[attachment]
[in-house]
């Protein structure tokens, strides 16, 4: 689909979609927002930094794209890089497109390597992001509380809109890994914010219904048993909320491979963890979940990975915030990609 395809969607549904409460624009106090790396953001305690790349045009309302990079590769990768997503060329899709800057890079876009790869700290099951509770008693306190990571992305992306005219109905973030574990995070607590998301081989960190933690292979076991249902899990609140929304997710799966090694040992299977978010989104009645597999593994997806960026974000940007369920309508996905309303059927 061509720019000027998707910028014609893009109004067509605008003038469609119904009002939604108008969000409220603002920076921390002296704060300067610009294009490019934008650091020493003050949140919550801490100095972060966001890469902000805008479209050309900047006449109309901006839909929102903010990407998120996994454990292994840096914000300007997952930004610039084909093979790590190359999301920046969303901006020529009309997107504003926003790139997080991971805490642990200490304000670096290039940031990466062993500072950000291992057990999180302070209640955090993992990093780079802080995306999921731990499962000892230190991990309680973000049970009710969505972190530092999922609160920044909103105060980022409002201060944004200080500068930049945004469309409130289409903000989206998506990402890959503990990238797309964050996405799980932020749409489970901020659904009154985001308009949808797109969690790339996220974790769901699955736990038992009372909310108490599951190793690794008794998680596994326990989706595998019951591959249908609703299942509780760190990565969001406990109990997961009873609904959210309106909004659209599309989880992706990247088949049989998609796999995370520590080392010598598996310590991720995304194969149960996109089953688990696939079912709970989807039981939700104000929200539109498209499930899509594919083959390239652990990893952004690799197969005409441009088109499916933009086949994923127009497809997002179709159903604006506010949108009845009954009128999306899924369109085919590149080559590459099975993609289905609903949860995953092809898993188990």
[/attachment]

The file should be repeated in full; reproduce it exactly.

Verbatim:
[in-house]
């Protein structure tokens, strides 16, 4: 689909979609927002930094794209890089497109390597992001509380809109890994914010219904048993909320491979963890979940990975915030990609 395809969607549904409460624009106090790396953001305690790349045009309302990079590769990768997503060329899709800057890079876009790869700290099951509770008693306190990571992305992306005219109905973030574990995070607590998301081989960190933690292979076991249902899990609140929304997710799966090694040992299977978010989104009645597999593994997806960026974000940007369920309508996905309303059927 061509720019000027998707910028014609893009109004067509605008003038469609119904009002939604108008969000409220603002920076921390002296704060300067610009294009490019934008650091020493003050949140919550801490100095972060966001890469902000805008479209050309900047006449109309901006839909929102903010990407998120996994454990292994840096914000300007997952930004610039084909093979790590190359999301920046969303901006020529009309997107504003926003790139997080991971805490642990200490304000670096290039940031990466062993500072950000291992057990999180302070209640955090993992990093780079802080995306999921731990499962000892230190991990309680973000049970009710969505972190530092999922609160920044909103105060980022409002201060944004200080500068930049945004469309409130289409903000989206998506990402890959503990990238797309964050996405799980932020749409489970901020659904009154985001308009949808797109969690790339996220974790769901699955736990038992009372909310108490599951190793690794008794998680596994326990989706595998019951591959249908609703299942509780760190990565969001406990109990997961009873609904959210309106909004659209599309989880992706990247088949049989998609796999995370520590080392010598598996310590991720995304194969149960996109089953688990696939079912709970989807039981939700104000929200539109498209499930899509594919083959390239652990990893952004690799197969005409441009088109499916933009086949994923127009497809997002179709159903604006506010949108009845009954009128999306899924369109085919590149080559590459099975993609289905609903949860995953092809898993188990």